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An Intriguing Triangle

I recently noticed that the triangle with \(n\)th row and \(k\)th column:

\[\Delta(n, k) = k (n - k)\]

…is closely related to the binomial coefficients \(n \choose 3\) and \(n \choose 4\).

Here are the first several rows of the triangle1, along with their sums ∑ and cumulative sums ∑∑:

n              𝚫               ∑    ∑∑
2              1               1     1
3            2   2             4     5
4          3   4   3          10    15
5        4   6   6   4        20    35
6      5   8   9   8   5      35    70
              ...

(We omit all the zero entries at \(k=0\), \(k=n\), and \(n<2\).)

Theorem 1

Note that the binomial coefficients \({3 \choose 3} = 1, {4 \choose 3} = 4, {5 \choose 3} = 10, {6 \choose 3} = 20, \dots\) look a lot like the ∑ column of the sums of the rows. Sure enough:

\[\sum_{k=1}^n k (n - k) = {n+1 \choose 3}\]

Proof

Using the facts2 that \(\sum_{k=1}^n k = \frac{n(n+1)}{2}\) and \(\sum_{k=1}^n k^2 = \frac{n(n+1)(2n+1)}{6}\), we have:

\[\sum_{k=1}^n k (n - k) = n \sum_{k=1}^n k - \sum_{k=1}^n k^2 = n \frac{n(n+1)}{2} - \frac{n(n+1)(2n+1)}{6}\] \[= n(n+1) \left( \frac{n}{2} - \frac{2n+1}{6} \right) = n(n+1) \frac{3n - (2n+1)}{6}\] \[= \frac{n(n+1)(n-1)}{6} = {n + 1 \choose 3}\] \[\tag*{$\blacksquare$}\]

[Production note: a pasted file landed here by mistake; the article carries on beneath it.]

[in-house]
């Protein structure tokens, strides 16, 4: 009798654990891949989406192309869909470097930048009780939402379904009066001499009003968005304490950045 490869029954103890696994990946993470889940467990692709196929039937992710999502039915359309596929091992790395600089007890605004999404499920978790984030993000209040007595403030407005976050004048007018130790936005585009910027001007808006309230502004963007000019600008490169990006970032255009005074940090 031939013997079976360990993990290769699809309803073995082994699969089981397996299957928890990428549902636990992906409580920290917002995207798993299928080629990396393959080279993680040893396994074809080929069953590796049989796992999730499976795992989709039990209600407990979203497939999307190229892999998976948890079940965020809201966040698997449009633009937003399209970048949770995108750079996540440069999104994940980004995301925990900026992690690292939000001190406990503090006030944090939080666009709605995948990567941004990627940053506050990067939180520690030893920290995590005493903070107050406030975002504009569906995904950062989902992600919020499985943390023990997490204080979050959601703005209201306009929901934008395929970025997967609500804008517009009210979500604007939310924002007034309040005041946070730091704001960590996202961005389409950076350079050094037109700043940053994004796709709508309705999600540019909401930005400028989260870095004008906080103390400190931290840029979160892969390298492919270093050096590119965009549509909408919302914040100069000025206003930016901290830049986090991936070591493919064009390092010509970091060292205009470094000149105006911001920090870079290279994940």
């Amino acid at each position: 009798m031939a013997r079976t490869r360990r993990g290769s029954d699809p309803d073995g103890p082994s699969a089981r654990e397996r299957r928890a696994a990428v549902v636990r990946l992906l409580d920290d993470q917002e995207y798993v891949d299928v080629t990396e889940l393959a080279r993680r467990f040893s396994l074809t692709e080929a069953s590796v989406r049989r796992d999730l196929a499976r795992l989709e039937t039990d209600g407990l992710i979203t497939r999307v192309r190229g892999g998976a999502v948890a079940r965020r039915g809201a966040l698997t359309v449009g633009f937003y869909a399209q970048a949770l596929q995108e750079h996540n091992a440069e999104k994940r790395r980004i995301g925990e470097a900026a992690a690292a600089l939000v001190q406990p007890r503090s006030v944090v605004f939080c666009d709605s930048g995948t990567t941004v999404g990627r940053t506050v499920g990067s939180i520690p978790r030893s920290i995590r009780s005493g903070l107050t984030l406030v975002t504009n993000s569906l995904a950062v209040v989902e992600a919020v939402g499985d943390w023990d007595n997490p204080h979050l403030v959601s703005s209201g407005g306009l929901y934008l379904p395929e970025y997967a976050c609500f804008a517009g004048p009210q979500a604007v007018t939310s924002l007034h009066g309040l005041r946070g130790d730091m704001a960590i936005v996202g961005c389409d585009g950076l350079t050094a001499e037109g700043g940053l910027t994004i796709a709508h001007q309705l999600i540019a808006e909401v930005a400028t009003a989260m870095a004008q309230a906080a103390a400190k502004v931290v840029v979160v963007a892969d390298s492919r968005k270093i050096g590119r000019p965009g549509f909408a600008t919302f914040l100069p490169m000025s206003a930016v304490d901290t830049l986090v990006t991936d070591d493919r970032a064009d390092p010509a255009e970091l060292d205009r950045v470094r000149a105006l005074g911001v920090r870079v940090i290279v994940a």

Theorem 2

Note that the binomial coefficients \({4 \choose 4} = 1, {5 \choose 4} = 5, {6 \choose 4} = 15, {7 \choose 4} = 35, \dots\) look a lot like the ∑∑ column of the cumulative sums of the rows. Sure enough:

\[\sum_{m=1}^n \sum_{k=1}^m k(n-k) = \sum_{m=1}^n {m+1 \choose 3} = {n+2 \choose 4}\]

And in fact, more generally for any \(k\):

\[\sum_{m=0}^n {m \choose k} = {n+1 \choose k+1}\]

Proof

(n = 0)

If \(k=0\), \(\sum_{m=0}^0 {m \choose 0} = {0 \choose 0} = 1 = {1 \choose 1}\)

Otherwise, \(k>0\) so \(\sum_{m=0}^0 {m \choose k} = {0 \choose k} = 0 = {1 \choose k+1}\)

(n + 1)

Supposing by induction that \(\sum_{m=0}^{n-1} {m \choose k} = {n \choose k+1}\), we have:

\[\sum_{m=0}^n {m \choose k} = {n \choose k} + \sum_{m=0}^{n-1} {m \choose k} = {n \choose k} + {n \choose k+1}\]

But from Pascal’s triangle we know \({n \choose k} + {n \choose k + 1} = {n+1 \choose k+1}\) \(\tag*{$\blacksquare$}\)

Visual Interpretation

In the context of Pascal’s triangle, \(\sum_{m=0}^n {m \choose k} = {n+1 \choose k+1}\) says that you can sum a diagonal to find the value of the entry below and to the right.

For \(n=3\), \(k=1\) for example, \(\sum_{m=0}^3 {m \choose 1} = 0 + 1 + 2 + 3 = 6 = {4 \choose 2}\) is illustrated by marking the relevant entries of the triangle:

        1  +0
      1  +1   0
    1  +2   1   0
  1  +3   3   1   0
1   4  =6   4   1   0
  1. Notice that the triangle is just the antidiagonals of a multiplication table:

    1  2  3  4  5  .  .  .
    2  4  6  8 10
    3  6  9 12 15
    4  8 12 16 20
    5 10 15 20 25
    .              .
    .                 .
    .                    .
    

    It’s also known as OEIS A003991

  2. \(\sum_{k=1}^n k\) has many derivations, including this clever visual one.

    \(\sum_{k=1}^n k^2\) can be derived by expanding \((k-1)^3\) as illustrated here